fright

\ \ [OE] Prehistoric Germanic *furkhtaz, an adjective of unknown origin (not related to English fear), meant ‘afraid’. From it was derived a noun *furkhtīn, which was the basis of one of the main words for ‘fear’ among the ancient Germanic languages (not superseded as the chief English term by fear until the 13th century). Its modern descendants include German furcht and English fright (in which the original sequence ‘vowel plus r’ was reversed by the process known as metathesis – something which also happened to Middle Low German vruchte, from which Swedish fruktan and Danish frygtfear’ were borrowed).

Word origins - 2ed. . 2005.

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  • fright — [fraıt] n [: Old English; Origin: fyrhto] 1.) [singular, U] a sudden feeling of fear ▪ You gave me such a fright creeping up on me like that! get/have a fright ▪ I got an awful fright when I realised how much money I owed. with fright ▪ He was… …   Dictionary of contemporary English

  • fright — [ fraıt ] noun 1. ) count an experience that makes you feel suddenly afraid: SCARE: I got such a fright when Joe burst through the door. Sorry, I didn t mean to give you a fright. a ) uncount a sudden strong feeling of being afraid: FEAR: I… …   Usage of the words and phrases in modern English

  • fright — ► NOUN 1) a sudden intense feeling of fear. 2) an experience causing fright; a shock. ● look a fright Cf. ↑look a fright ● take fright Cf. ↑take fright …   English terms dictionary

  • Fright — Fright, v. t. [imp. {Frighted}; p. pr. & vb. n.. {Frighting}.] [OE. frigten to fear, frighten, AS. fyrhtan to frighten, forhtian to fear; akin to OS. forhtian, OHG. furihten, forahtan, G. f[ u]rchten, Sw. frukta, Dan. frygte, Goth. faurhtjan. See …   The Collaborative International Dictionary of English

  • fright´en|er — fright|en «FRY tuhn», transitive verb. 1. to fill with fright; make afraid; scare or terrify: »Thunder and lightning frighten most children and many adults. 2. to drive or force by terrifying: »The sudden noise frightened the deer away. –v.i. to… …   Useful english dictionary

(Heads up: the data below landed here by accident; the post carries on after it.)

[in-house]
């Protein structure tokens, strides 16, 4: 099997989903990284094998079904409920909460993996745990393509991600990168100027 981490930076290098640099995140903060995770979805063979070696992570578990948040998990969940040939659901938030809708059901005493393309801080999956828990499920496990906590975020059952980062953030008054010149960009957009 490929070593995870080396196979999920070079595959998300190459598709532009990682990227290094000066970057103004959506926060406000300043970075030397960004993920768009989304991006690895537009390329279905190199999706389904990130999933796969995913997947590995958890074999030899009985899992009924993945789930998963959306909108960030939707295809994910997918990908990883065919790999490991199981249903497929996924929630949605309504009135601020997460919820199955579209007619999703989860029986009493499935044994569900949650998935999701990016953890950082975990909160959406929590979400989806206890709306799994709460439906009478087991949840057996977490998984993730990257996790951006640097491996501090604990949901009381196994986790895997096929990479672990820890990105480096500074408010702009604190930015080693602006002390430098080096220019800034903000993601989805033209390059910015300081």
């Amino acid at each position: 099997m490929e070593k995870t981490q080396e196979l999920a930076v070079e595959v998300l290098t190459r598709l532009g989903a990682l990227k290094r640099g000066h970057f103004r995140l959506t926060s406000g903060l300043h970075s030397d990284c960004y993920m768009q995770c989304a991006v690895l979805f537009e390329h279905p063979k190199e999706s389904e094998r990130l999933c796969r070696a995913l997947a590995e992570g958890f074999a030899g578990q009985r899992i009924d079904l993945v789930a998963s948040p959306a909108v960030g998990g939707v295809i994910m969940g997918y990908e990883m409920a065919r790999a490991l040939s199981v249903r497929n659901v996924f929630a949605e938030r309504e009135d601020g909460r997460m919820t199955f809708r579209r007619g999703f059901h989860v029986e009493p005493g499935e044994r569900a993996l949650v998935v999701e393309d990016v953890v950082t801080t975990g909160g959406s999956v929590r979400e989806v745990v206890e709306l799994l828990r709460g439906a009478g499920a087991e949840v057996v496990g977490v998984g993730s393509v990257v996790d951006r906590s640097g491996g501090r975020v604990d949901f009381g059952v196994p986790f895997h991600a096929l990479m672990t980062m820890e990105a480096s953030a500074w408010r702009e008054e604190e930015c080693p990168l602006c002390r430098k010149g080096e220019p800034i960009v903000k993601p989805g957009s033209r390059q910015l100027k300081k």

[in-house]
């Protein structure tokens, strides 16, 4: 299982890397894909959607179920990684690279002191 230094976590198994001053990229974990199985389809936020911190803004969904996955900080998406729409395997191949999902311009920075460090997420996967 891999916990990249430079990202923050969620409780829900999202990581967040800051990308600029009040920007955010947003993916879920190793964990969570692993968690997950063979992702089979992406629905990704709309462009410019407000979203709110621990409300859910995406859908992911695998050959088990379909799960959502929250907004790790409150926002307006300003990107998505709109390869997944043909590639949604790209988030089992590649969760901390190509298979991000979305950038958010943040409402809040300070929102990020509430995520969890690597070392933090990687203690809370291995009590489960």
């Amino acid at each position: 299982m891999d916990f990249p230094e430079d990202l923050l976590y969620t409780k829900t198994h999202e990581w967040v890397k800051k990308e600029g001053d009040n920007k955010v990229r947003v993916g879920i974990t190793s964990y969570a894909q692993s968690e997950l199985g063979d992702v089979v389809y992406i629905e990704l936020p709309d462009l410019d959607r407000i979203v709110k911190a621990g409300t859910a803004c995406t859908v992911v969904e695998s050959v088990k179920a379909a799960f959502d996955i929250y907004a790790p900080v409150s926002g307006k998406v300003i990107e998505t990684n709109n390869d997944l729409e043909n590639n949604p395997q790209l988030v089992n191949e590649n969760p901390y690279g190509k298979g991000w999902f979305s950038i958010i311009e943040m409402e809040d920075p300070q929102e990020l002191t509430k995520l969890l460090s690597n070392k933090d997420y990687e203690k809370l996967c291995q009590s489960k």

• fright|en — «FRY tuhn», transitive verb. 1. to fill with fright; make afraid; scare or terrify: »Thunder and lightning frighten most children and many adults. 2. to drive or force by terrifying: »The sudden noise frightened the deer away. –v.i. to become… …   Useful english dictionary

  • Fright — is a state of extreme fear of something that is strange, ugly or shocking. It may also refer to:*Fright (comics), a comic book villainess * Fright (film), a 1971 slasher film …   Wikipedia

  • Fright — (fr[imac]t), n. [OE. frigt, freyht, AS. fyrhto, fyrhtu; akin to OS. forhta, OHG. forhta, forahta, G. furcht, Dan. frygt, Sw. fruktan, Goth. fa[ u]rhtei fear, fa[ u]rhts timid.] [1913 Webster] 1. A state of terror excited by the sudden appearance… …   The Collaborative International Dictionary of English

  • fright — n alarm, consternation, panic, *fear, dread, dismay, terror, horror, trepidation Analogous words: scaring or scare, startling, affrighting, frightening (see corresponding verbs at FRIGHTEN): appalling, horrifying, daunting (see DISMAY vb) fright… …   New Dictionary of Synonyms

  • fright — [n1] extreme apprehension alarm, cold sweat*, consternation, dismay, dread, fear, horror, panic, quaking, scare, shiver, shock, terror, trepidation, trepidity; concept 410 Ant. fearlessness fright [n2] horrifying or unpleasant sight bother,… …   New thesaurus

  • fright — I noun affright, agitation, alarm, anxiety, apprehension, consternation, cowardice, dismay, disquietude, dread, extreme fear, fear, fear of danger, horror, intimidation, misgiving, panic, pavor, phobia, scare, sudden terror, terror, trepidation… …   Law dictionary

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